The 1950 version of The Glass Menagerie, starring Kirk Douglas and Jane Wyman, would have been a fascinating addition to this set -- the film's never been released on video, let alone DVD -- but in its place we get The Roman Spring of Mrs. Stone (1961), which registers as minor Tennessee. Based on a novella rather than one of his plays, this stars Vivien Leigh (in her penultimate movie appearance) as a wealthy widow who becomes involved with an Italian gigolo (Warren Beatty). Mature in tone but also ponderous, this does benefit from a satisfyingly ambiguous ending relating to its central character's fate.

Richard Brooks came back to Tennessee -- again with Paul Newman in tow -- with Sweet Bird of Youth (1962). Once again, Hollywood proved to be more constrictive than Broadway ---- a key castration gets replaced by a common beating -- but the Southern discomfort of its characters keeps this torrid melodrama humming. Newman, in one of his standard "cad" roles of the period, plays a pretty boy who returns to his hometown with a fading actress (Geraldine Page) by his side. He's hoping to rekindle a romance with his former sweetheart (Shirley Knight), but the girl's father (Ed Begley in an Oscar-winning performance), a corrupt politician used to getting his way, schemes to keep the two apart.

The Night of the Iguana (1964) is often overlooked, yet it's actually one of the best TW adaptations -- certainly, it boasts one of the most flamboyant directors, one of the most colorful casts and one of the most intriguing production shoots. Richard Burton stars as Lawrence Shannon, a defrocked priest who now spends his time leading church groups on Mexican tours. Relentlessly pursued by a blonde, budding Lolita (Sue Lyon of, yes, Lolita fame), he finds himself persecuted by the girl's chaperone (Grayson Hall), hightails it to a secluded hotel managed by his longtime friend (Ava Gardner) and establishes a bond with a poor artist (Deborah Kerr) who travels with her nonagenarian grandfather (Cyril Delevanti). Filming on location -- and allowing the media easy access to the production (the better to document the scandalous affair between Burton and visitor Elizabeth Taylor) -- John Huston whipped together an enticing blend of philosophical musings and fascinating couplings, all linked by Burton's wild-eyed performance and an atmosphere so muggy that you can almost see the sweat beads forming on your television screen.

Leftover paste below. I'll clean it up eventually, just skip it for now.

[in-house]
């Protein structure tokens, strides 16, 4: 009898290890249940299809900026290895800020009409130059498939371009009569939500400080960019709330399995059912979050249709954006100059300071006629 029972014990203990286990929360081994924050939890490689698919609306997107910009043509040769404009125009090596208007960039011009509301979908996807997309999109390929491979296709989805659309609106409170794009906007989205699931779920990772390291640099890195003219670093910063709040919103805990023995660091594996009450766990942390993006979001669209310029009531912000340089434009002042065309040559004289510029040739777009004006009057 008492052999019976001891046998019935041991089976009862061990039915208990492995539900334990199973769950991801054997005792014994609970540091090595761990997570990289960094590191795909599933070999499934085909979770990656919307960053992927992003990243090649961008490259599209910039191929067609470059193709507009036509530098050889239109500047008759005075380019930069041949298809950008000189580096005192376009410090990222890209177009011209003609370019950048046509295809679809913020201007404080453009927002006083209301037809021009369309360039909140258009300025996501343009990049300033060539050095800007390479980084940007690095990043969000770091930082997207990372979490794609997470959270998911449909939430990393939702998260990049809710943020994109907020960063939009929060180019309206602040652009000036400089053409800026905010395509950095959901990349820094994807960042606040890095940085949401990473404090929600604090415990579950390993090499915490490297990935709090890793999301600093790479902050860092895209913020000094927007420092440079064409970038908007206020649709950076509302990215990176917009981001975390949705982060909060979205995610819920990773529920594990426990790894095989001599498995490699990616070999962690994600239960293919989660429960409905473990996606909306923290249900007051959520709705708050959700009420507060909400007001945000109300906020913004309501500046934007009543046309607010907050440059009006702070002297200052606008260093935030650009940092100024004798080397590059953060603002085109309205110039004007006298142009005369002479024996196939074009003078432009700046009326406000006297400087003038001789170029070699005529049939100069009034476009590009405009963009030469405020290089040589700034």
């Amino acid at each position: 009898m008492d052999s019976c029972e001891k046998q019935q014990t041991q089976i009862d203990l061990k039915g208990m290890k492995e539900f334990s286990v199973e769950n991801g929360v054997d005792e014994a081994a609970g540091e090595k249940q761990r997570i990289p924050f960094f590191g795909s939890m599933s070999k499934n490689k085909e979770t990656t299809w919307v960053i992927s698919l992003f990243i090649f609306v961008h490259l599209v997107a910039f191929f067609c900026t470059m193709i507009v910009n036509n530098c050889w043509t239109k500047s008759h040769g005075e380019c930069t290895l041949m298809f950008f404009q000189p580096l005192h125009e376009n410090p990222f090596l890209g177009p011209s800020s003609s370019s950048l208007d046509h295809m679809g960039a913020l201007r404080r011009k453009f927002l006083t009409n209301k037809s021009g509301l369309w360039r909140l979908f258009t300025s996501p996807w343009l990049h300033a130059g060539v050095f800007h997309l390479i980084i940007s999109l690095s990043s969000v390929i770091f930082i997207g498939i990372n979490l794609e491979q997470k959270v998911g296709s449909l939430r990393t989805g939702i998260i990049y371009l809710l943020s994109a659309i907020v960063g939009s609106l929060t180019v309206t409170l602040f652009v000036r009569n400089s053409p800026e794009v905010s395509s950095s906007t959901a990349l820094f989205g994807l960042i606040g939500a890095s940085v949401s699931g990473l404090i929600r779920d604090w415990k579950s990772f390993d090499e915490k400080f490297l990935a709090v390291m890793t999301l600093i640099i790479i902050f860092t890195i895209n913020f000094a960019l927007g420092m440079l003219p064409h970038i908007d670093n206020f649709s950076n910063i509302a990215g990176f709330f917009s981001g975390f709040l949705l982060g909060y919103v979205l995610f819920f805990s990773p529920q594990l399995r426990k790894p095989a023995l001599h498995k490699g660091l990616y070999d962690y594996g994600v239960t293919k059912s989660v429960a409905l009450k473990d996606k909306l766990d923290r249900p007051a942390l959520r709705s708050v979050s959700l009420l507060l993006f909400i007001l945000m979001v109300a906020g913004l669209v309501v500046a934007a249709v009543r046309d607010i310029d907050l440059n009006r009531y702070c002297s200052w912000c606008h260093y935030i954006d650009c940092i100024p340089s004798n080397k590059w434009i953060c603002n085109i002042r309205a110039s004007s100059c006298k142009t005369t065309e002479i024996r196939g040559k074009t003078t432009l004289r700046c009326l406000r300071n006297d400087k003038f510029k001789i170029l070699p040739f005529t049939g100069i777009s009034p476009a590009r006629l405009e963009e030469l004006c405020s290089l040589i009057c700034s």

The box set includes a seventh DVD containing the 1973 documentary Tennessee Williams' South. The two-disc Streetcar DVD includes audio commentary by Malden and film scholars Ruby Behlmer and Jeff Young, Brando's screen test for Rebel Without a Cause, a 75-minute documentary on Kazan and five new featurettes. The other titles all include new featurettes and theatrical trailers, as well as other scattered extras.

A Streetcar Named Desire: ****

Baby Doll: ***

Cat On a Hot Tin Roof: ***1/2

The Roman Spring of Mrs. Stone: **1/2

Sweet Bird of Youth: ***

The Night of the Iguana: ***1/2

Extras: ***1/2